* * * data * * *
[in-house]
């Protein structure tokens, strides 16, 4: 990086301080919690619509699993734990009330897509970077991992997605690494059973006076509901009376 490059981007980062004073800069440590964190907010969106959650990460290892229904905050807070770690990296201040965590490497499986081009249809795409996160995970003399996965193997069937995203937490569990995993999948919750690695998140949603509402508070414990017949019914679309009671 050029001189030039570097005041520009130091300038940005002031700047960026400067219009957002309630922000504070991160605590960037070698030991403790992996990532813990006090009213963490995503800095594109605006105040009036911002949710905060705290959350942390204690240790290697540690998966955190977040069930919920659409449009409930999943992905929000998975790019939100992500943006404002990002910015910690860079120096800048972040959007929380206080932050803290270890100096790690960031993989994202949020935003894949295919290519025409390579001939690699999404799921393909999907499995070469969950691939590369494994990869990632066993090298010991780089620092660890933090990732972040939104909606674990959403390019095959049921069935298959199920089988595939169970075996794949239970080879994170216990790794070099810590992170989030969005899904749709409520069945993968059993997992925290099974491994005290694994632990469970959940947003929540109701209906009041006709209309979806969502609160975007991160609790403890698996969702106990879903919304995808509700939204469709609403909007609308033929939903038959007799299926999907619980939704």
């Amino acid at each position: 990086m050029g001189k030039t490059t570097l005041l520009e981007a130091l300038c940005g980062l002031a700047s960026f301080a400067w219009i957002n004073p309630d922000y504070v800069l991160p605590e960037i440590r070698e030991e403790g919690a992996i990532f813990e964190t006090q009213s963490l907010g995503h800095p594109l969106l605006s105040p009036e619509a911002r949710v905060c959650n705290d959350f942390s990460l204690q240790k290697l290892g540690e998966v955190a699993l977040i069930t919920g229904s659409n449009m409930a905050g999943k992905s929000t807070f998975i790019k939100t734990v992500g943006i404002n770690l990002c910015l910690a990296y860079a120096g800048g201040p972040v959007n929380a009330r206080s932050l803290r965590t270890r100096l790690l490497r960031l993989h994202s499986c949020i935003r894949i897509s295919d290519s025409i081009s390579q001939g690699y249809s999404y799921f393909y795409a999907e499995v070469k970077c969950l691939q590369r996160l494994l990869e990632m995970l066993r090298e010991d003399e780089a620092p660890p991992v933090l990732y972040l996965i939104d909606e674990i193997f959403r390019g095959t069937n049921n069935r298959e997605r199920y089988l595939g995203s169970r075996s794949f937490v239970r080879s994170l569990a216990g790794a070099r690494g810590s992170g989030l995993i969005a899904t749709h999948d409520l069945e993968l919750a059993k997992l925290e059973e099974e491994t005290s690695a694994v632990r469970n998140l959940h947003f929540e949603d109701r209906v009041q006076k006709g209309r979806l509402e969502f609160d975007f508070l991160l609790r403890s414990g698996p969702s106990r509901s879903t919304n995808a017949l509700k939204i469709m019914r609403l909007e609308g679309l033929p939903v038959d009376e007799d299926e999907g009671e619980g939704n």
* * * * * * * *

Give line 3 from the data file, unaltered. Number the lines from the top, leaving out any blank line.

């Amino acid at each position: 990086m050029g001189k030039t490059t570097l005041l520009e981007a130091l300038c940005g980062l002031a700047s960026f301080a400067w219009i957002n004073p309630d922000y504070v800069l991160p605590e960037i440590r070698e030991e403790g919690a992996i990532f813990e964190t006090q009213s963490l907010g995503h800095p594109l969106l605006s105040p009036e619509a911002r949710v905060c959650n705290d959350f942390s990460l204690q240790k290697l290892g540690e998966v955190a699993l977040i069930t919920g229904s659409n449009m409930a905050g999943k992905s929000t807070f998975i790019k939100t734990v992500g943006i404002n770690l990002c910015l910690a990296y860079a120096g800048g201040p972040v959007n929380a009330r206080s932050l803290r965590t270890r100096l790690l490497r960031l993989h994202s499986c949020i935003r894949i897509s295919d290519s025409i081009s390579q001939g690699y249809s999404y799921f393909y795409a999907e499995v070469k970077c969950l691939q590369r996160l494994l990869e990632m995970l066993r090298e010991d003399e780089a620092p660890p991992v933090l990732y972040l996965i939104d909606e674990i193997f959403r390019g095959t069937n049921n069935r298959e997605r199920y089988l595939g995203s169970r075996s794949f937490v239970r080879s994170l569990a216990g790794a070099r690494g810590s992170g989030l995993i969005a899904t749709h999948d409520l069945e993968l919750a059993k997992l925290e059973e099974e491994t005290s690695a694994v632990r469970n998140l959940h947003f929540e949603d109701r209906v009041q006076k006709g209309r979806l509402e969502f609160d975007f508070l991160l609790r403890s414990g698996p969702s106990r509901s879903t919304n995808a017949l509700k939204i469709m019914r609403l909007e609308g679309l033929p939903v038959d009376e007799d299926e999907g009671e619980g939704n």